Ladies and Gentlemen, Natalie Blalock
After an eight-year hiatus, piano bar stalwart Natalie Blalock prepares for her new cabaret show at Don't Tell Mama.
Though the intrepid piano bar performers of New York City bring untold hours of entertainment to their audiences, the experience of singing your heart out for a bunch of not-always-polite patrons in a loud, smoky room can be less than edifying. It's a nice change of pace, whenever possible, to offer a full-length show in a cabaret room for an attentive audience of friends and fans.
So why has Natalie Blalock not done a show of her own since the early '90s? After all, she's a beloved fixture of the piano bar at Don't Tell Mama for her fabulous renditions of songs ranging from Madonna's "Material Girl" to Sondheim's "Losing My Mind." Blalock has a phenomenal voice, a wicked sense of humor, and--not incidentally--a bodacious bod, all of which have gained her quite a following at Mama's. (Full disclosure: among her myriad credits is a reading of play I wrote that didn't go anywhere.) Now, she is in final preparations for a new show: Ladies and Gentlemen, Natalie Blalock, created in collaboration with Kenny Burrows, directed by Jay Rogers and musical-directed by Steven Watkins, with fellow waitrons Eric Pickering and Traci Reynolds performing backup. As the debut of the show approaches (July 20), I caught up with Natalie to ask, "Girl, what took you so long?"
THEATERMANIA: Has it really been eight years since your last show?
NATALIE BLALOCK: Yes, it was in '93. Can you believe that? But I've kept myself busy. I went off to Germany for a while. Then I did Paper Moon and Houdini at Goodspeed, and The Scarlet Pimpernel on Broadway.
TM: What was the gig in Germany?
NB: I went on a six-month, bus-and-truck tour of a revue called The Best of Broadway. It was a horrible, horrible, show--worse than any cruise ship experience you might imagine. The people they hired all were very talented, but the production itself was terrible. There was no set because we were hitting a new town every single night, and the costumes had probably been in use for at least 10 years. I did the show because I had always wanted to travel in Europe; my sister and I were supposed to go backpacking there, but she didn't save any money, so we didn't get to go. Then someone offered me this audition, and I thought, 'This is my chance.'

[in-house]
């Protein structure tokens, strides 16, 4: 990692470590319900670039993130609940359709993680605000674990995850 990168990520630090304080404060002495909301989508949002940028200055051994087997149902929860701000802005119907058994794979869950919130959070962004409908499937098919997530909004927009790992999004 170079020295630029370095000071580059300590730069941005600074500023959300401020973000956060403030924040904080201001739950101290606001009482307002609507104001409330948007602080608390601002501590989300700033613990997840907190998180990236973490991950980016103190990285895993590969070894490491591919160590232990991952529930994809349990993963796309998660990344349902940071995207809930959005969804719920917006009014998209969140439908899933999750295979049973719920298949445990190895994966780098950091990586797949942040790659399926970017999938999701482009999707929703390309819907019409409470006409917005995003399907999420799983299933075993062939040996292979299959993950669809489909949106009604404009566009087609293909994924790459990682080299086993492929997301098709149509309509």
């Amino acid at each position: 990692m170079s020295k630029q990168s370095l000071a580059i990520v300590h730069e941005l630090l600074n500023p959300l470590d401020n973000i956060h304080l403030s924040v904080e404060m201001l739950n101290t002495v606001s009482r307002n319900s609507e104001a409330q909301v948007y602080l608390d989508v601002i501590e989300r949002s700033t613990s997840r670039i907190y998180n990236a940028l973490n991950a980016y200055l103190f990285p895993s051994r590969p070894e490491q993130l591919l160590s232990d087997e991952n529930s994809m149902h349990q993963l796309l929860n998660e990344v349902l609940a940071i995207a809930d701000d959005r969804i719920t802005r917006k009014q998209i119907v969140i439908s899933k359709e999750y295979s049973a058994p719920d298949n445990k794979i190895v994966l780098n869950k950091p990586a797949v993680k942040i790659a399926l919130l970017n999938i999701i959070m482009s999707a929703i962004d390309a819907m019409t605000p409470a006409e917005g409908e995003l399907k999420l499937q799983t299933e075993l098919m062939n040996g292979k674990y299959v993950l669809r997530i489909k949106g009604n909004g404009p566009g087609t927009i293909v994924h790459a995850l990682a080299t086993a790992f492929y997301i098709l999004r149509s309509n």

TM: You said in the piano bar the other night that you're turning 33 this month.
NB: Yeah. I kept telling myself that I was going to do my own show again when I was 30, but other opportunities came up. I figure it's now or never! I'm hoping to take everything I've learned over the last few years and incorporate that into the show. When you work for so long at a place like Don't Tell Mama, you have no choice but to create your own kind of personality and find out whatever it is that works for you. It's a great place to learn about who you are and what you have to offer. I'm also inspired by Bette Midler and Sandra Bernhard and Madonna, and the way they do their shows. I mean, obviously, they have bigger budgets; but I like the way they do little vignettes. I'll be taking sets of three or four songs and wrapping them together somehow. I just wanna get up and have a good time--and I'm bringing Eric and Traci with me to make sure that happens.
TM: What's up with the title of the show?
NB: To be honest, we didn't have one. "Ladies and Gentlemen, Natalie Blalock" is in the show, so we're using that. The graphic designer [for the flyer] was like, "You need a title!"
TM: How are rehearsals going?
NB: We're just now getting it on its feet. We're going into blocking tomorrow. My friend Gaelen Gilliland, who is also my roommate, just choreographed a number for me the other day for a medley. I'm going to torture my people and really make them move.
TM: I smell a production number.
NB: Well, it's a pseudo-production number. When I was a kid, I used to watch TV shows like Merv Griffin with my grandmother, and I could never understand why Beverly Sills was singing the songs that she was singing. They were always pop tunes, and I thought, 'This is so wrong!' So I'm taking that idea and twisting and turning it into something that, maybe, it shouldn't be.
TM: Sounds like fun.
NB: I hope so!